Newspaper Page Text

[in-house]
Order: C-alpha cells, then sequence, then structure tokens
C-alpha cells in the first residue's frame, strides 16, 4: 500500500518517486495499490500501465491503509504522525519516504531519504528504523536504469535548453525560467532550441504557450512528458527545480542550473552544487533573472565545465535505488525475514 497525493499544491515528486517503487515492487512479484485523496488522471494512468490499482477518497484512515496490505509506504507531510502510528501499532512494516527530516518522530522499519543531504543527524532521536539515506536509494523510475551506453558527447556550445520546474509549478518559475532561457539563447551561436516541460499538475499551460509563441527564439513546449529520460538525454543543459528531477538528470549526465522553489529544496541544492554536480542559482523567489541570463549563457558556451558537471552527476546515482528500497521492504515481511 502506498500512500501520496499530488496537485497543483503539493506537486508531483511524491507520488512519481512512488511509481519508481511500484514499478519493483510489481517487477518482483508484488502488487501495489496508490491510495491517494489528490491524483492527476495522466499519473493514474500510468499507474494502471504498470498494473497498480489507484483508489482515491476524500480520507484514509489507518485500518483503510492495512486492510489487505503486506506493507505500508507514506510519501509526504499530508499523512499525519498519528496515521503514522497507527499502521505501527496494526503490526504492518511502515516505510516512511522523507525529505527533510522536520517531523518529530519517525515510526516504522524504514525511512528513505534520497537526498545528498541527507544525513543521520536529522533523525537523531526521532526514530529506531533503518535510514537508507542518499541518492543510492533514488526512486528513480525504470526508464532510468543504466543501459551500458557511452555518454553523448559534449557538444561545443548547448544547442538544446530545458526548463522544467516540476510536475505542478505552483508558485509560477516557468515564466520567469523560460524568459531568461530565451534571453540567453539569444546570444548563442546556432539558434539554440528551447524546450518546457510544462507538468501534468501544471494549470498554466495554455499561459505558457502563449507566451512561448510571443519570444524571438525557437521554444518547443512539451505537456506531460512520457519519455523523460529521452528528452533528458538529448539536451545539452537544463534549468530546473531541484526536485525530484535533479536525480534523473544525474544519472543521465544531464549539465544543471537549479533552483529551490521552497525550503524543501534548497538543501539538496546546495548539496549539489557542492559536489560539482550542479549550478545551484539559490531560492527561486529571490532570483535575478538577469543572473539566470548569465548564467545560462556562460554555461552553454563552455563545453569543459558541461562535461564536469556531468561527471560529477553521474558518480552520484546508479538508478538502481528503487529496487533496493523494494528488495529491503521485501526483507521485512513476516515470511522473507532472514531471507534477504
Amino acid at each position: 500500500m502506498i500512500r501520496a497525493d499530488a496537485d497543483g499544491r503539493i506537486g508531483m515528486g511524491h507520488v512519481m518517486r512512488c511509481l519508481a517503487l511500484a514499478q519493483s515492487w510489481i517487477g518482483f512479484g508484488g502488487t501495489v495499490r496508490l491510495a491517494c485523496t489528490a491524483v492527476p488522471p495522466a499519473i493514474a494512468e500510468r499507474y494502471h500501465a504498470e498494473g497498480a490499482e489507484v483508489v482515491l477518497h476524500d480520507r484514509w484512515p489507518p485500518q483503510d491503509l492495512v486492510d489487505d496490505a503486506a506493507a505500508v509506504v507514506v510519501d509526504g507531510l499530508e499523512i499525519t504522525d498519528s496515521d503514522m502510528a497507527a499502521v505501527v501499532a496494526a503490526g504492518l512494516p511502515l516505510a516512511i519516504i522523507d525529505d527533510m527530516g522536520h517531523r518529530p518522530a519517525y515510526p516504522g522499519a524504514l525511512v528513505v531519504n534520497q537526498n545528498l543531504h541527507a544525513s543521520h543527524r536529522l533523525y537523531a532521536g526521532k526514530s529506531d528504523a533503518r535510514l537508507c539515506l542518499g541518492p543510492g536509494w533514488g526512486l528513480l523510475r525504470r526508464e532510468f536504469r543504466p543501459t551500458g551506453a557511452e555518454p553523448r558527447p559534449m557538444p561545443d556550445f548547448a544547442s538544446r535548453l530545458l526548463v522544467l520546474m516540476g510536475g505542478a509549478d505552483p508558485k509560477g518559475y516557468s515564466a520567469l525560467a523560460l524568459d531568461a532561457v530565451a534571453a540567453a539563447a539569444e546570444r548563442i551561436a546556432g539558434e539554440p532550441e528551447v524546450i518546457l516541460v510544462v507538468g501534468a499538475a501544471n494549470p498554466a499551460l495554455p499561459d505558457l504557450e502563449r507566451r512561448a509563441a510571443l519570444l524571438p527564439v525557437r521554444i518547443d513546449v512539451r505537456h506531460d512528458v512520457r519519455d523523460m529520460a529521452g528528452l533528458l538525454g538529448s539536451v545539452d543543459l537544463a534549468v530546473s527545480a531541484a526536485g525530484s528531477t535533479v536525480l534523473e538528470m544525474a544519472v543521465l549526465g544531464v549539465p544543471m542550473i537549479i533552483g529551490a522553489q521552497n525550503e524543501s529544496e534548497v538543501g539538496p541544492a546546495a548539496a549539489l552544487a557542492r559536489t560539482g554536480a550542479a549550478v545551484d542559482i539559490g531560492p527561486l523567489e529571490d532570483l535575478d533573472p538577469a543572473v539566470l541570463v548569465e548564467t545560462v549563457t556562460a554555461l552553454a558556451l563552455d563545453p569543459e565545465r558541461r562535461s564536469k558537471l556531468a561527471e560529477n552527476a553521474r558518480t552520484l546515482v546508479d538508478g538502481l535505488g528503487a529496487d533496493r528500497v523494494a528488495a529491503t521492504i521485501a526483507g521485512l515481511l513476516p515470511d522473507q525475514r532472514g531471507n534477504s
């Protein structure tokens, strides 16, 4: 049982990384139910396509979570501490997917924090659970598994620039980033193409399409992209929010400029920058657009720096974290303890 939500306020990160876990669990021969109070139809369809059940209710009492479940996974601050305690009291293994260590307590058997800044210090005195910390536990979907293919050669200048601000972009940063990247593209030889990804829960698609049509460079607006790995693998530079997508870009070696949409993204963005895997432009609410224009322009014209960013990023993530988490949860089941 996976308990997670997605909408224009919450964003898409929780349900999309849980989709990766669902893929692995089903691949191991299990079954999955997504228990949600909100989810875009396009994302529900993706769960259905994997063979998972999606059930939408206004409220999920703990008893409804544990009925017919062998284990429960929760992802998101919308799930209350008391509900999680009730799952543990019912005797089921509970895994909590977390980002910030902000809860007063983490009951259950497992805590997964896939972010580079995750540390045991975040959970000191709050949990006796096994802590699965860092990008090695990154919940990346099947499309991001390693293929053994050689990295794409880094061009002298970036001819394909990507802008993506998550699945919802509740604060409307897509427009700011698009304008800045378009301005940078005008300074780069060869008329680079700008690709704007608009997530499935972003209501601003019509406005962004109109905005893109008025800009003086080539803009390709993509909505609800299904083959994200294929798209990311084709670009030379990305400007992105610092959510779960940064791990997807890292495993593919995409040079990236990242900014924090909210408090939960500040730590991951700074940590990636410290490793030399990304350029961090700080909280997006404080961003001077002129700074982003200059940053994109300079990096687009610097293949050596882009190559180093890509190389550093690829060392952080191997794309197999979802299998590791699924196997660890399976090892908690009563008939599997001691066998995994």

PEELER IS GUESSING Will He Be Appointed Assistant Adjutant- General ? A RATHER RASH REMARK The Candidate Quoted as Say ing He Had a "Cinch" on the Place. GOVERNOR BUDD CORRECTS HIM. So the Democracy IsAM in a Muddle ■as to Who Will Get the Shoulder-Straps. SACRAMENTO, Cae., April 6.-Once more the Democracy is all muddled. This time it is about the position of assistant .'adjutant-general. Even before the Legis lature adjourned it was stated definitely thai K. L. Peeler of Fresno was to get that j place. Now, according to the tales spread abroad. Mr. Peeler is wondering '"where he is at. " This is the third time when those who "know it all" have been found to be at fault. Senator Seymour, it Avas declared positively, was to be appointed to the .wardenship at San Quentin. The Senator is now mourning the promises which never matured into the full flower of realization. Then Mr. Prirtill of Pomona expected to be adjutant-general. The wise ones an nounced that the appointment was as good as made. Why it is not so only the Governor and a favored few know. They have not yet given the information to the world. Mr. Peeler knows what has influenced his destinies. In this instance, if general Tumor is true, if* was a case of talking too much. It seems that Mr. Peeler informed his friends that he was sure of the place. In fact, he is credited with having announced that he had a "dead mortal cinch" on the assistant adjutant-generalship. This was overheard by James Ward, also a Fresnoan, who has been taken by the Governor into the secret service. Mr. Ward is a friend of Major W. D. Crichton of Fresno, who looks with hungry eyes at the place coveted by Peeler. This may not have affected the detective at all, but he is said to have given the Governor In formation of Peeler's boastful words. Asa result Peeler was called before Mr. Budd, who announced that s-o long as he occupied the position of chief executive of the State no man could honestly claim to have a "dead cinch" on anyplace till he had been appointed. And now Mr. Peeler is wondering what the outcome will be. W. D. Crichton's friends have taken great encouragement from the circum stance. They hope to see their friend get the place which seemed for a time hope lessly beyond him. It is asserted by those who know that the Chances of ex-Senator Goucher for the place grow less as time progresses. Mr. Goucher at first wanted to be Harbor Com missioner. He was disappointed, but re mained hopeful. It is announced that he is to be disappointed again. The man who is to get the place is said to be T. C. Barr .of San Francisco, a newspaper man. BUBEAU OF HIGHWAYS. Governor Budd Appoints the Three Metn- hers of the Commission. SACRAMENTO, Cal., April 6.— ln ac cordance with the act passed by the last Legislature establishing a bureau of high ways, Governor Budd to-day appointed Joseph Lee Maude of Riverside County, H. C. Irvine of Sacramento County and Marsden Manson of San Francisco to act •on such bureau for the next two years. These gentlemen, whose office will be in the State Capital building, will expert the whole road question throughout the State, advise the different counties, search out all uneconomical methods existing and disseminate information on economical road construction. In connection with the Governor and the State Prison Directors this bureau is to establish a rock-crushing plant at one or both of the State prisons as soon as satis factory ratfc of transportation can be agreed upon and when 50,000 cubic yards cf road material have been subscribed for, the Boards of City Truestees and Su pervisors of Sacramento city and county have already agreed to take 45,000 cubic yards, and no difficulty will be experienced in placing the remainder of the requisite amount. Mr. Maude, who will probably act as head of the bureau, was formally surveyor of San Bernardino and is a grad uate of the military engineer depart ment of the University of Pennsylvania and also of the Washington University of St. Louis, is the author of the bill under which the bureau was called into existence and is an ardent advocate of good roads for California. R. C. Irvine was formerly Assessor of Sacramento County. He is a thorough agriculturist, and a pioneer agitator of the good-road question. As president of the Sacramento Humane Society he called together the first good-road convention ever held on the Pacific Slope, and raised the amount of money needed to defray its expences. Marsden Manson has been prominently identified for years with some of the larg est engineering problems of the State, such as irrigation and drainage. He also held the position of civil engineer for the J^tate Harbor Commission, the Sewer Commis sion and the Board of Public Works. The bureau will organize next Tuesday and immediately proceed to their work. DIES OX A STOCKIOS BOAT. Apoplexy Kifd a Steersman While He Is at the lilirrl. ■STOCKTON, Cal., April 6.— As the eteamer Captain Weber was at the head reach on her trip from San Francisco to Stockton at 2 o'clock this morning, Albert Hansen, the wheelman of the boat, dropped dead. Besides him there were in the pilot-house Captain Potvin and Pilot Cun ningham. Hansen seemed in his usual health and had not complained to any one. Apoplexy was the cause of his death. Hansen was 20 years old and a native.of Gutenburg, Sweden. He was engaged to be married to an Oakland young lady in Ktbout six weeks. He has relatives living in Oakland. Attempt at Assassination. STOCKTON, Cat.., April 6.-G. Tewess, an erratic young fellow, made an attempt to kill James A. Kelly, a prominent real cst.'ite agent, at 10:45 o'clock this morning. He entered Kelly's office and fired a shot at him from a small revolver. The ball grazed Kelly's hat. Tewess then fled, but was captured by an officer and lodged in jail. He married a cousin of Kelly's, and he accused the real estate man of defraud ing him of some property. REDWOOD CITY HHEELXEX. Formation of a Bicycle Club by Young Business Men. REDWOOD CITY, Cal.. April 6.-A number of our best young men, active in business and county matters, met this evening and formed a bicycle club. For an exercise-track they will use <• the three quarter mile track, now being laid off in the north part of the town. The * club will co-operate with San Francisco; and San Jose wheelmen in advocating better coun try roads. ' •,-:'•; Great interest is taken in the 100-mile relay race. Will Lovie of the California Club is the local favorite for the third re lay from San Mateo to Menlo Park. * SAX JOSE CYCLERS. Rating Board of the League of American Wheelmen Appoints Referees. SAN JOSE, Cal., April 6.— The racing board of the League of American Wheel men met here to-night at the clubrooms of the Garden City Cyclers, and appointed a few of the official referees of the various meets for this year. Al Cole was chosen referee for all meets i to be held in San Jose, and Walter Sheldon of the Bay City Wheelmen for all meets to be held in San Francisco and Oakland and vicinity. A referee will soon be chosen for Sacramento. It was decided' to inaugurate a series of Pacific Coast championships, and an en deavor will be made to secure the half-mile championship race for San Jose on July 4. SACRAMENTO JUDGESHIP Democrats Importuning Gov ernor Budd on Behalf of Candidates. Three Aspirants Are In the Run ning, but None of Them Are Sure of Appointment. SACRAMENTO, Cal., April 6.— The most absorbing matter of interest to the local Democracy at the present time in this city is the third judgeahip. Hon. H. M. La Rue headed a delegation of the re organized party to-day and received an audience with the Governor in the interest of D. E. Alexander for that position,' but his Excellency refused to state who would receive the appointment. Joseph Hughes will probably receiv c the appointment, although the friends of W. H. Devlin are by no means disheartened and lay claims to having the inside track. Grove L. Johnson while disclaiming all knowledge on the subject, says that Mapor Steinman of Sacramento will succeed in electing his candidate. On the other hand Hughes" friends are extremely confident of his ultimate success. In the meantime the result is awaited with great anxiety by all parties concerned. CHASE OF SUSPECTS Oif WHEELS. Officers in Yolo County Following Alleged Cleica to Train-Robber Brady. SACRAMENTO, Cal., April 6. — Sheriff Griffen of Yolo County received informa tion yesterday which led him to believe that the murderer of Sheriff Bogard, who is supposed to be secreted in the vicinity of Sacramento, would attempt to make his escape on the train that leaves this city at 2:30 o'clock p. m. He immediately notified Railroad De tective Al Gibson of this city, who joined him at Davisville, and on the arrival of the train at that pla:e they made a thor ough search. They failed to find the sus pect, however. While in Davisville they were informed by two prospectors that a man answering the description of Sheriff Bogard's mur derer had been seen by them on the road between Madison and Winters in Yolo County. He was going north against the heavy wind and was evidently greatly fatigued. The officials of the surrounding country were immediately notified, and have gone in pursuit. TO CAMP AT SANTA CRUZ Officers of the Fifth Regiment Making the Necessary Arrangements. Election at the Convention of the Y. M. C. A. for the Northern Cali fornia District. SANTA CRUZ, Cal., April 6.— Colonel Fairbanks, Colonel Whitton, Colonel Mer ton and other officers will be here to-mor row to make arrangements for the encamp ment of the Fifth Regiment, N. G. C, in this city during the summer. T. M. C. A. District Convention. SANTA CRUZ, Cal., April 6. -At the Northern California District Convention of the Y. M. C. A. to-day the following offi cers were elected : Dr. H. C. Hayes, presi dent; Dr. J. P. Parker and F. L. Wharff, vice-presidents, G. L. Eikens, secretary. Addresses on the subjects named were delivered as follows: D. G. Collins, on "Mind"; H. L. Dietz Jr., on. "The Body"; D. P. Barrows, on "From Now to the State Convention " ; State Secretary Speares, on "Some New Ideas About Ex tension Work." Delegates will take charge of services in churches to-morrow morning, as follows: Methodist, D. E.Collins; Presbyterian, Dr. H. C. French; Baptist, J. L. Speares; Ger man Methodist, R. Homer and F. L. Wharff; Congregational, N. H. Jacks; Ad vent, G. L. Erkins. \atire Sons Seehing Quarter*. SANTA CRUZ, Cal., April 6.- A delega tion from Pacific Parlor, N. S. G. W., of San Francisco, arrived this evening to make arrangements for that parlor, pro viding Santa Cruz is selected as the place for holding the Almission day celebration. Poultry Association Meeting. SAN JOSE, Cal., April s.— The Santa Clara County Poultry and Pet Stock Asso ciation at its meeting last night appointed Messrs. E. W. Sanderson, Thomas F. Mor rison and Tyler Beach a committee to make arrangements for the entertainment of the executive committee of the Stete Poultry Association, which will meet in this city on the 10th of this month. Diphtheria in Alamtda County. DECOTO, Cal., April 6.— Diphtheria has broken out in "Washington Township, mainly about Irvington, Mission San Jose and Centerville. Several deaths have been reported, Many schools have been closed in consequence. It is spreading. A quar antine has been established as far as possi ble. THE SAN FRANCISCO CALL, SUNDAY, APRIL 7, 1895. POPULAR EVERYWHERE. Statements of Prominent Drug= gists Concerning Hood's Sarsaparilla. It Is the Only Blood Purifier. Amazingly Large Sales Indicate Its Wonderful Merit. San Francisco Pharmacists Heartily Indorse It and Say That Hood's Sarsaparilla Is Prescribed by Physi cians Here. "In the spring a young man's fancy lightly turns to thoughts of love," wrote Tennyson, but love is not the only matter or the most im portant one to engage attention in the spring. The statements of well-known business men WHOLESALE DRUGGIST A. MACK. of San Francisco, which are printed here to day, suggest that spring is a season for purifi cation of the blood. Every housewife gives her dwelling an annual cleaning, and if she lets the duty go unfulfilled beyond a certain month she does not feel contented. What the employment of brooms, dusters, carpet-beaters and all the rest of the paraphernalia is to the house the use of Hood's Sarsaparilla is to the body. If a residence of brick or wood deserves such attention each year certainly the structure in which the mind lives is worthy of similar care. The mind, like the housekeeper who inhabits the dwelling, has a sense of discontent if the cleaning be not done. Spring is the time set by nature for this renovation. That the process of purification Is best ac complished by Hood's Sarsaparilla nobody who lives in this city can doubt after reading what the prominent druggists quoted in this con nection say. Wherever these gentlemen are known their utterances will have influence. They are leaders in the drug business, and their judgment in relation to Hood's Sarsa parilla is based on facts and figures. Each of their statements is not simply the expression of one man, but it is the consensus of the views of thousands. The demand for this pleasant and effective medicine has, they say, been wonderfully great. The public has become satisfied that Hood's is the only blood purify ing preparation, and the sale of it has been continually on the increase. The observations of these business men are better than loads of testimonials of the old-fashioned kind. REMARKABLE SALES. Mack A Co., Wholesale Druggists, Prais* Hood's Sarsaparilla. The name of Mack &, Co. is known far beyond the confines of California. This firm isengaged in the wholesale drug business, and it has a reputation along the coast from the Canadian line to the Mexican border for its ability, en terprise and square dealing. During the fif teen years of its existence it has built up a great trade, which is rapidly extending. Com mendation of Hood's S&rsaparilla by men of this character is noteworthy. Their esteem of that remedy is most high. The firm is composed of A. Mack and L. Guggenhimc. They have been together since the house was started. Both are comparatively young yet, and are now among the foremost wholesale merchants in this part of the country. The firm began business at 11 Front street. It now occupies all of the large build ing there, and also the adjoining one at 0 Front street. Mr. Mack happened to be disengaged for a few minutes when the reporter visited th<> store, and with him a chat was had. He readily gave the views of the firm about Hood's Sarsapatilla. "The remarkable sale of Hood's Sarsaparilla is the best proof to my mind of the intrinsic merit of the preparation," said Mr. Mack. "This sale has not been merely due to a temporary demand, for it wajs noticeable years ago. I remember the rapidity with which it sold in 1892, for example. There was dis posed of through our house alone one gross FALACE HOTEL DRUGGIST JAMES G. BTEELE. for each of the three hundred and odd business days of that year. As there are 14.4 bottles in a gross the total for a single San Francisco firm, as you see, was about 45,000 bottles. We are no longer surprised at the growth of the demand for Hood's Sarsaparilla, and the sales which will doubtless be made this year would be simply phenomenal for any other medicine. My experience has beeu that no amount of ad vertising could produce such a result unless the rcmely really has all the virtues claimed for it. If its use were not beneficial people would soon discover the fact. "Harsaparilla," continued Mr. Mack, "is a household remedy, and what people want to know is, which of the different makes is the best. I do not hesitate to say that Hood'B leads all the others by a very large percentage. From a trade standpoint, I can speak in faver of Hood's Sarsaparilla, because it sells so read ily. It is true that we do not make as large a profit on it as on other such preparations, but we dispose of it bo quickly that we keep turn ing our money, while the goods with other labels remain on the 1 shelves. The people want only Hood's, and it goes so fast that we like to handle it better than goods on which a far larger percentage is given to the jobber, but for which there is not the constant demand that there is for Hood's." AT THE PALACE HOTEL. James 0. Steele Says Hood's Sarsaparilla Is Par in the Lead There. James G. Steele gave an interesting state ment concerning Hood's Sarsaparilla. Mr. Steele, who is of the firm of James G. Steele & Co., the Palace Hotel druggists, has been in business in this city over forty-two years. There is probably only one other druggist in San Francisco who has as long a career here as his. The guests of the Palace Hotel are Mr. Steele's patrons whenever they require any thing in his line, and as they come from ali parts of the world and all the States of this nation, his observations in relation to their requirements are as cosmopolitan as if he were constantly traveling himself. To supply the wants of Europeans and other foreign visitors, he has familiarized himself with the methods of prescription and compounding in vogue in France, Germany, Spain and all other coun tries, and he keeps a stock of the local remedies and other preparations to which tourists from abroad may be accustomed. He has found that there is one thing for which people who come from all sections of this broad land ask for and that is Hood's Sar saparilla. It is a national remedy with, a na tional reputation. "One might think that a hotel drugstore like this does not sell much proprietary medicine," remarked Mr. Steele, "but it does. I have been informed by the wholesale dealers that my orders have been very large in comparison with those of other drugstores. I have sold Hood's Sarsaparilla ever since it first came out. I soon found that Hood's was a very meritori ous preparation, and instead of being over shadowed by any other remedy its fame has so spread that it is now in greater request than any other medicine. "I have from time to time opened bottles of Hood's Sarsaparilla," continued Mr. Steele, "and, as I have made all sorts of pharma ceutical preparations, I could judge by exam ining its properties whether it was com pounded according to the statements made on the labels and in its circulars and advertise ments. I satisfied myself that it was. It is composed entirely of vegetable remedies. The Sarsaparilla is not unpleasant to take; it leaves no disagreeable after taste in the mouth, and it does not unduly disturb the stomach or di gestive system. I consider it a fine alterative and corrective of abnormal symptoms in either sex and in old or youne. We sell much more of this excellent preparation than we do of any other of the so-called sarsaparillas, tonics, alteratives or compounds." Mr. Steele is fitted to pass judgment on me dicinal preparations. His studies and investi gations have been deep and thorough. In 1874 and 1875 he was official chemical analyst of this city and county, and he won encomi ums for the completeness and reliability of his work. The sounduess of his official re ports was made manifest in an important court trial at that time. He came to San Fran- Cisco in 1832, when a boy of 13, and he is a lively, good-natured, hale and hearty man to day. druguist s. a McDonnell. He Has Found That Hood's Sarsaparilla It Considered the Best. S. A. McDonnell's pharmacy, at 110 Grant avenue, between Geary and Post streets, is one of the handsomest in the entire city. Mr. McDonnell is among the oldest druggists in San Francisco, he having been in the business here since 1861. His character may be judged by the fact that he was employed by one house for seventeen consecutive years, and he could have continued holding his high-salaried position during the remainder of his life if he had not concluded to branch out for himself. His store is fitted up in the most modern style, is complete in every respect, and the business which was begun there in 1887 has grown rapidly. "While I manufacture many preparations myself," said Mr. McDonnell, "I buy large quantities of proprietary medicines, and I have no difficulty in selling all of my stock of Hood's Sarsaparilla veiy quickly. Conse quently my orders for it are numerous every year. The demand for It, is constant all the year round, and the sale of Hood's is annually on the increase. This month I have purchased double the usual large quantity which I get from the wholesaler, and I expect that the call for it will keep getting greater. So far as I have observed, it gives entire satisfaction to everybody. Although it is used by so many people, I have never yet heard a word spoken against it or a doubt expressed oi its efficacy. When I am asked by customers for an opinion of its merits my usual answer is that the DRUGGIST S. A. MCDONNELL. amount sold is the best indication of its value. If it were not very good, indeed, the sale of it would not keep on getting larger and larger. The constant and increasing demand is a sure manifestation that Hood's Sarsaparilla has benefited all who have used it. "Now, let me tell you a little trade secret, j Myself and other druggists make nothing on | Hood's Sarsaparilla at present, on account of trade conditions which the druggists here have brought about themselves. As there is no profit in it for me, there is no inducement for me to handle it, but I cannot avoid doing so, for people come in and ask for Hood's, and it is business policy for me to give them what they want. They will not take any other, they want only Hood's, and if I have not got it they will go elsewhere. I might try to sell some other preparation on which I would make a profit, but the customer would not feel satisfied." These remarks not only show the solid repu tation of Hood's Sarsaparilla, but give a sug gestion of the keen business sense of Mr. Me- SAMUEL WALLER OF WALLER BROTHERS, DRUGGISTS. Donnell. He is determined to please his cus tomers. That is one reason of his sue cess. THE BEST OF ALL. What the Prominent Firm of Waller Bros. Say* of Hood's. "Of all the sarsaparillas, Hood's is by far the best, judging by the sales," said Samuel Waller of the well-known firm of Waller Bros., drug gists, at the southwest corner of Geary street and Grant avenue. "It Is a preparation for which there has been a wonderfjil demand. If it were not of the highest merit it could not have maintained its prestige for years aslt has done. The call for it at our store has been steadily increasing. It is a poor day for busi ness when we do not hand over at least two dozen bottles to customers. It is the great spring medicine, you know, ami we expect to sell a great deal of it this season." Tlie firm is composed of Julian L. Waller and Samuel Waller. They are clearheaded young men of ability, and their words have weight. To give an idea of their business capacity it may be remarked that the large drugstore which they conduct was en unprofitable ven ture until they took hold of it. As soon as the name of Waller Brothers appeared above the entrance fortune smiled on the place, and for years the young men have been prospering there. It was not luck which brought about the change, but sagacity, knowledge and en« terprise. At the Midwinter Exposition Waller Broth ers had the proud distinction of carrying off three gold medals for their own productions. They are the official druggists for thirty-five societies, among them being organizations of the Foresters of America, the Ancient Order of United Workmen, the Independent Order of B'nai B'rith, the Red Men and other equally prominent bodies. Their standing has always been high. The brothers are graduates of the College of Pharmacy of the University of Cali fornia, are competent analysts and assayists, and when they agree with the public as to the virtues of a remedy even confirmed skeptics may well admit the worth of the medicine. "The fact is that some physicians prescribe Hood's Sarsaparilla in the formulas which they have sent to our drugstore," said Samuel Waller. "It is the household regulator of the poor man, but it is used not alone by people of moderate means. We have sold a large quantity of Hood's Sarsaparilla to rich fam ilies. The banker, as well as the humble laborer, is acquainted with, its good effects. If there is any panacea for diseases I really believe it is Hood's Sarsaparilla. It cures more ailments than any preparation I know of, sim ply by purifying the blood and toning up th« system. Though it is used by more people in spring than at other times of the year, gener ally speaking, there is a large demand for it here even during the winter months on ac count of its tonic properties. Many young ladies who go to entertainments night after night and thus weary themselves, find, as they have told me, that Hood's Sarsaparilla keeps h eir system in order and acts in a gentle way which restores their energy. Before they be gan using It they were troubled with ennui, and all that has vanished. Its blood-cleansing qualities are too familiar to be mentioned by me. It is the best selling article of any kind that we have in the store, and we keep all the preparations. There is nothing that druggists sell which we don't have, and so you can see that this comparison concerning Hood's Sarsa parilla means a good deal."